After talking with a friend who had noticed something strange about the burglary victim's door that morning, the witness went downstairs and saw that the victim's door jam was broken and the "door was a bit ajar." He then called 911 and gave a description of what he had seen to the operator. He "basically told them . . . that [he] saw . . . a burglary that had just taken place. [H]e described the car and [he] gave a little bit of information about the two individuals and explained that what [he] saw them take was the TV." As he talked with another neighbor about what had happened, he received a call back from the police stating "they believe that they found the car that I described" and asked if he could "go be a witness or to identify to see whether or not they're the same people that I saw."[3] A police officer picked him up and drove him to a location approximately five minutes away. The witness testified that when he arrived at the location

I saw the car - obviously I can see that before I could see the person; that's much larger, which I recognized immediately after confirming the vehicle plates. And there were two gentleman in front of it and some other gentlemen around the back. I know there were two gentlemen in front of it.
And initially I could recognize from their clothing at that time that those were the guys that I saw, but I couldn't really see them. And I explained that to the officer that I couldn't really see them, so he drove closer so that I could really get a good look at them.

         After getting a closer look from about 15-20 feet away, the witness identified them as "the same two guys that I saw less than an hour [ago], pretty much before that, coming out of that unit." The men were "[w]earing the very same clothes that [h]e just saw them wearing." The witness explained that because the two men were standing in front of the car facing him, he did not see any handcuffs and "had no way of knowing whether they were cuffed or where their hands were," but he "would assume that they were handcuffed." At the time of this identification, the witness "was 100 percent certain" these were the same men he had just seen. In an audio recording of the show-up identification, the witness stated, "Yes, that is them. I specifically remember the guy with the braids."

         By the time of the motion to suppress hearing, the witness expressed some uncertainty about being able to identify White in court, explaining that "it's sort of not a fair question. . . . [I]t's been some time since the incident. And at the time that I saw him initially, I wasn't thinking that I would need to remember every nitty gritty detail about him." The witness also stated that he could not really answer as to what the two men were wearing because there was nothing distinctive about it and too much time had passed. The witness nonetheless testified that "to the best of [his] remembrance, [he saw] that individual here today."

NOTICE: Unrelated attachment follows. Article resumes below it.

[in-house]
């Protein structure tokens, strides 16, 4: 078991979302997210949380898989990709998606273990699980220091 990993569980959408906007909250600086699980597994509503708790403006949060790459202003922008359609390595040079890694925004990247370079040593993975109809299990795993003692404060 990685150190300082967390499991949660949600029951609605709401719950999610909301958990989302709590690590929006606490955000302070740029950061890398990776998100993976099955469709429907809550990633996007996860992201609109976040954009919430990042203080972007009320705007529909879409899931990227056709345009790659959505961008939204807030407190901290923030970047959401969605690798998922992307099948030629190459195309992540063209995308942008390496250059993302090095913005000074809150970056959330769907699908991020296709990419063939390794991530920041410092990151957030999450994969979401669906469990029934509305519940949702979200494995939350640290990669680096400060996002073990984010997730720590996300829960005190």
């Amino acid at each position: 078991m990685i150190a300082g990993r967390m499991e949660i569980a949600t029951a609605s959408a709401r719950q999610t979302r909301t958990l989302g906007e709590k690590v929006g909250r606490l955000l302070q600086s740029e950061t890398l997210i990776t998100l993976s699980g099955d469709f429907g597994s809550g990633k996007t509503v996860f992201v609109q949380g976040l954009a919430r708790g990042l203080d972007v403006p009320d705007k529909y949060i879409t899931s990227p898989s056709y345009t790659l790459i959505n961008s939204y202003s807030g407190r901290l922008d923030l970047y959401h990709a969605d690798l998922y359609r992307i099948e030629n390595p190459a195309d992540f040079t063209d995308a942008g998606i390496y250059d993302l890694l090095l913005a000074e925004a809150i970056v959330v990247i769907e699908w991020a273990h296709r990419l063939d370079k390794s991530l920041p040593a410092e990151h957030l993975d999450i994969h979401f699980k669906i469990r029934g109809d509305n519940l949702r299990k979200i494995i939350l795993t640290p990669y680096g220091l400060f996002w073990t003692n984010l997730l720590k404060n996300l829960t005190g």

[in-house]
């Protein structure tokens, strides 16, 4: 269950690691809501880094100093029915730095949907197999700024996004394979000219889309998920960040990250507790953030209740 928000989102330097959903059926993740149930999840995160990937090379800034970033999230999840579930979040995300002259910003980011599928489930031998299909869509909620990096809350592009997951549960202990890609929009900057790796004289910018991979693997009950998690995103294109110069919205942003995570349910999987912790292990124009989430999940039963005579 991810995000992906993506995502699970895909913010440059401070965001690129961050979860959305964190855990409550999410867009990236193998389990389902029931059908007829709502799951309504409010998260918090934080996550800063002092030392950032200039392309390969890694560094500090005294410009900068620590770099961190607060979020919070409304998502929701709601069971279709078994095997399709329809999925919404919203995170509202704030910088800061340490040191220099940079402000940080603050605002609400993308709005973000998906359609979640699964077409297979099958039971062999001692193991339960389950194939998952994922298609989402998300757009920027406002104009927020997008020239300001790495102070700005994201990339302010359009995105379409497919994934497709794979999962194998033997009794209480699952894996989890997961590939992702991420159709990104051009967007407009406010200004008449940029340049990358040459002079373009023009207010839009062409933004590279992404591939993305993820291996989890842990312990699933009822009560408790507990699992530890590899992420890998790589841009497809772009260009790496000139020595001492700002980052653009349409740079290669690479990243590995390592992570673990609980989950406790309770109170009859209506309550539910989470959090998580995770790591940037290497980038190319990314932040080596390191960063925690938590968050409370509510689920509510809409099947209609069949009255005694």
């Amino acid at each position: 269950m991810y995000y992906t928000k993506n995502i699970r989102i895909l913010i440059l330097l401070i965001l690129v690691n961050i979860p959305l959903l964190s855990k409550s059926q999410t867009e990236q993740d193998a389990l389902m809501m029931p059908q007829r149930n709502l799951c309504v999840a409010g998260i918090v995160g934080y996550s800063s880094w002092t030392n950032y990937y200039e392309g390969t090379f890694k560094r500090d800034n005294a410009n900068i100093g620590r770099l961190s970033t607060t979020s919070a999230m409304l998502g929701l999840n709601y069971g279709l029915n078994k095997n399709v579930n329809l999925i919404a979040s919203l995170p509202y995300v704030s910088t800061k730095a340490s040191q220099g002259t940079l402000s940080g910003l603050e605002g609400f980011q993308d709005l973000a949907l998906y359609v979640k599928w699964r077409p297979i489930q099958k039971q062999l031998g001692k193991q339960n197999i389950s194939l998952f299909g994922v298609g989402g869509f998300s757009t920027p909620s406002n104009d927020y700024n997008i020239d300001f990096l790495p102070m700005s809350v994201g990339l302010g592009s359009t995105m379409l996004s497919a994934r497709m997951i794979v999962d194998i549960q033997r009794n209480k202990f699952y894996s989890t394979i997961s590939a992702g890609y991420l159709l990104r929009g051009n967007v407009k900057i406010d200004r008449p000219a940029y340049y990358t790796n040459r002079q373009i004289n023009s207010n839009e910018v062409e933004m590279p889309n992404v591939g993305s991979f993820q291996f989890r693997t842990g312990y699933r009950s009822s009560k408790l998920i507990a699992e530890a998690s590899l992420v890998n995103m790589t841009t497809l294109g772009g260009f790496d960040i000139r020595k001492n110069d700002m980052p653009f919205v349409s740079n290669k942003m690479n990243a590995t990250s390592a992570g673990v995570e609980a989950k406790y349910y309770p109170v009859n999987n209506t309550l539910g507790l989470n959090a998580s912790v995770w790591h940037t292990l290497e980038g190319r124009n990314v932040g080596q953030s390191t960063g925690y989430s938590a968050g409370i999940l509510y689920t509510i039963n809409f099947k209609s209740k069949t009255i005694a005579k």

During the trial, the witness testified during direct examination with regard to the show-up that

[t]hey were the guys I recognized in totality. It wasn't any one specific thing, really. It's seeing two guys, same proportions. I had just seen them so at that time I knew exactly what they were wearing. In other words, if someone were to ask you all an hour from now what I was wearing, you probably could give them a pretty good description, but if they ask you two weeks from now what I was wearing, you probably wouldn't remember. . . . I didn't pay that close attention. I wasn't expecting to have to write a fashion column regarding what they were wearing.

During cross-examination, the witness repeated that there was "nothing distinctive to remember about what they were wearing," explaining that they were not wearing jackets or a suit, and with regard to color, he stated he "would probably say maybe a very light whitish t-shirt[]," but he was not certain. When pressed further about the body type of both men, the witness stated the passenger was heavier than the driver and that they both had on "loose fitting clothing." When questioned about previously stating both of the men had braids, the witness testified, "I mean, it was unclear. Now, I know the one that I - the gentleman over there. I recognize him. The look that he's giving me right now, the eyes, something about that. ...